FROM A SPECIAL CORRESPONDENT
THE moral theologian who introduced Pope Paul's encyclical on birth control to the world said in a private interview in Rome that the Papal teaching must be accepted for two reasons.
Mgr. Ferdinand° Lambruschini, professor of moral theology at the Lateran University, said that loyalty to the magisterium (the teaching authority of the Church) and faithfulness to the natural law required obedience to the encyclical.
Mgr. Lambruschini, who originally presented Humanae Vitae to the international Press, agreed to answer some questions about it in his apartment here. in Rome.
His strong defence of the authority of the encyclical comes at a time of renewed controversy about it in Europe, especially in Belgium and Germany. His defence takes on particular significance in view of reports that Mgr. Lambruschini supported a liberal position during his own membership on the Papal advisory commission on birth control.
Mgr. Lambruschini said that there had been much reaction against the rhythm method. "I think this is an unjust reaction. Perhaps it is even a little tactical in the sense that some would like to put the magisterium in the position of refusing rhythm along with the other methods. or of accepting all methods.
"So far as the rhythm method is concerned, there certainly do exist many deficiencies from a scientific point of view. But the Pope has appealed to scientists to resolve these deficiencies." From the moral point of view, Mgr. Lambruschini observed, nothing could be said against the rhythm method.
Mgr. Lambruschini said he has received many letters from the United States since the encyclical was published, "Almost all are favourable to the pontifical decision, and most of them denounce the parish priests and theologians whose criticism of the encyclical they consider scandalous."
"FREE TO ARGUE" Mgr. Lambruschini said that moral theologians were perfectly free to argue with each other, but they were not free to argue against the magisterium.
Asked about his widely quoted comment that the encyclical was not infallible, which he made when introducing it to the Press, Mgr. Lambruschini said he had been criticised from both sides. "The best defence of the encyclical today is loyalty," he said.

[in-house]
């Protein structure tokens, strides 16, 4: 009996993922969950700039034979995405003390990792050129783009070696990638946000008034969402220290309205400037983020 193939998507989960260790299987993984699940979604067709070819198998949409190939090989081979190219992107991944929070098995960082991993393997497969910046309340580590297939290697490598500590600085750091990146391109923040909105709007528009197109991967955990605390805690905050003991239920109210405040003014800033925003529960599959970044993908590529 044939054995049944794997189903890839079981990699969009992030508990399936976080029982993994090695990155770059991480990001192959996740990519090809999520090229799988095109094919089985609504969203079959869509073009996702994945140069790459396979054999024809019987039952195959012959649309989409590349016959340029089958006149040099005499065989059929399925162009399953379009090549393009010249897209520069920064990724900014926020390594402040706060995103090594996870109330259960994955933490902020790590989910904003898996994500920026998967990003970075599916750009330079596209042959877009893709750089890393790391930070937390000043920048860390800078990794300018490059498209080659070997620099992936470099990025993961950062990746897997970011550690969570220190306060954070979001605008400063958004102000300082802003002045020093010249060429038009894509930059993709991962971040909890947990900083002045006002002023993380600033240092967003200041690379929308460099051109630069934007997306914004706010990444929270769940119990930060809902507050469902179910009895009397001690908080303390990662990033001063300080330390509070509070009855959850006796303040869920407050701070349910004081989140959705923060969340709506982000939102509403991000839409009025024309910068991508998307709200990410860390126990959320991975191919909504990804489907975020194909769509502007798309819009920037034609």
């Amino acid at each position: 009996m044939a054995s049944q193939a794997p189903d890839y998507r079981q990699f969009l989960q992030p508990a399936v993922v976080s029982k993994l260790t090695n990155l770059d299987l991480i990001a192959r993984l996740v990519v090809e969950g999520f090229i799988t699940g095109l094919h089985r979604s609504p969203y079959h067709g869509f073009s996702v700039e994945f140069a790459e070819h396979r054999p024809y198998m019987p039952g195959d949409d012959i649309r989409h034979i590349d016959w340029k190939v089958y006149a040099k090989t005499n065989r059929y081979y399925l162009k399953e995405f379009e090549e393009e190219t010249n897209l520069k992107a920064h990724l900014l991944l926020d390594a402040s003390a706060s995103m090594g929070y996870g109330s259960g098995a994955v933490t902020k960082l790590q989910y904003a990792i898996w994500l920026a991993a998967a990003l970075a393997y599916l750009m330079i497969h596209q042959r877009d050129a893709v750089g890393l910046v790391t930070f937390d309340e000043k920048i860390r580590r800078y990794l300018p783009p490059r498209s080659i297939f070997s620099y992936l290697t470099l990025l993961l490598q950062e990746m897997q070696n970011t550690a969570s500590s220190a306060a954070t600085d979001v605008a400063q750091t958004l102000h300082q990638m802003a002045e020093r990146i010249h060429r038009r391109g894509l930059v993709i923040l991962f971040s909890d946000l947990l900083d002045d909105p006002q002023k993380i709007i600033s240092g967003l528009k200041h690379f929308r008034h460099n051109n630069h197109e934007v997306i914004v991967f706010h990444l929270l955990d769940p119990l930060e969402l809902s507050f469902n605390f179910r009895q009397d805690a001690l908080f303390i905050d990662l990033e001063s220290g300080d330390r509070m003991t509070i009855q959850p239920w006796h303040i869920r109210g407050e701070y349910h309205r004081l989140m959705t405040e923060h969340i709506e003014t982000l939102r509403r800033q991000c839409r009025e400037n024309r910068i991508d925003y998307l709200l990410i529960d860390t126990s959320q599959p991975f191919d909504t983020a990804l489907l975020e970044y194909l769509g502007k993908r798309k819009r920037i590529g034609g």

He said members of the advisory birth-control cornmission had shown their loyalty to the Pope by giving their "frank loyal opinions."
Mgr. Lambrtischini said he would have been equally loyal, regardless of which way the final decision went. "It is easy to give an opinion, but the decision has to be made by the Pope." Mgr. Lambruschini said that, theologically, to say something that is not irreformable does not necessarily mean it is reformable.
"In any event reform is not the responsibility of the theologians. It can come only at the highest level—from a Pope or a council. The big danger is that if we do not follow this encyclical, all others may be disregarded.
"Beyond that if we only give obedience when a ruling is infallible, what happens to our bishops? You just can't play around with it."
"It is impossible to ask the Church to form a list of infallible rulings and discard everything else. No civil government could operate on such a proposition, and neither can the Church. It would destroy the whole concept of authority.
"Without authority there is anarchy, There is a universal tendency against authority today. but I think there are few conscious anarchists."
Mgr. Lambruschini said he does not agree with those who fear open discussion. Dialogue should be frank and open, but also loyal. "No one person has a monopoly on the gift of guidance by the Holy Spirit.
"As all theologians think, conscience is the ultimate judge of all human behaviour. We are not behind the Protestants in this. For me it is not true that, as some have said, Protestants are guided by conscience and Catholics by authority.
"Catholics, too, are guided by conscience. The Church is not a substitute for individual conscience. But it does indicate the moral principles from which Conscience is formed."
Mgr.lLambruschini said that the encyclical, referring to moral laws as either natural or evangelical. makes its greatest apPeal to natural law. "Some tend to deny the natural law, but for me this is an unacceptable position." All theologians who admitted the natural law also admitted the competency of the magisterium.
Mgr. Lambruschini said it became difficult to determine precise details of natural moral law. On that, theologians should "have a pause for reflection."
It was not possible to deny the principles of natural moral law so that everything could be seen as good or bad simply according to a person's individual judgment or in terms of changing circumstances.
Asked whether hasty rejection of the Pope's teaching authority might undermine the foundation of theology as a discipline, Mgr. Lambruschini said that this is true and especially in America.
"There is a little naivete in the United States," he said. "Americans depend too much on everything. They used to depend on the Curia for everything and now they are attached to being against the Curia in everything."
Mgr. Lambruschini said that no one suggested that all the problems had been solved. But, he stressed, that it was possible to discuss questions within the context of the respect due to the ruling of the magisterium.
"This is valid above all for the pretext of the opposition that there is a lack of harmony between the magisterium and Vatican II. In his encyclical the Pope reaffirmed clearly the traditional teaching, but he reaffirmed it more positively and with much moderation."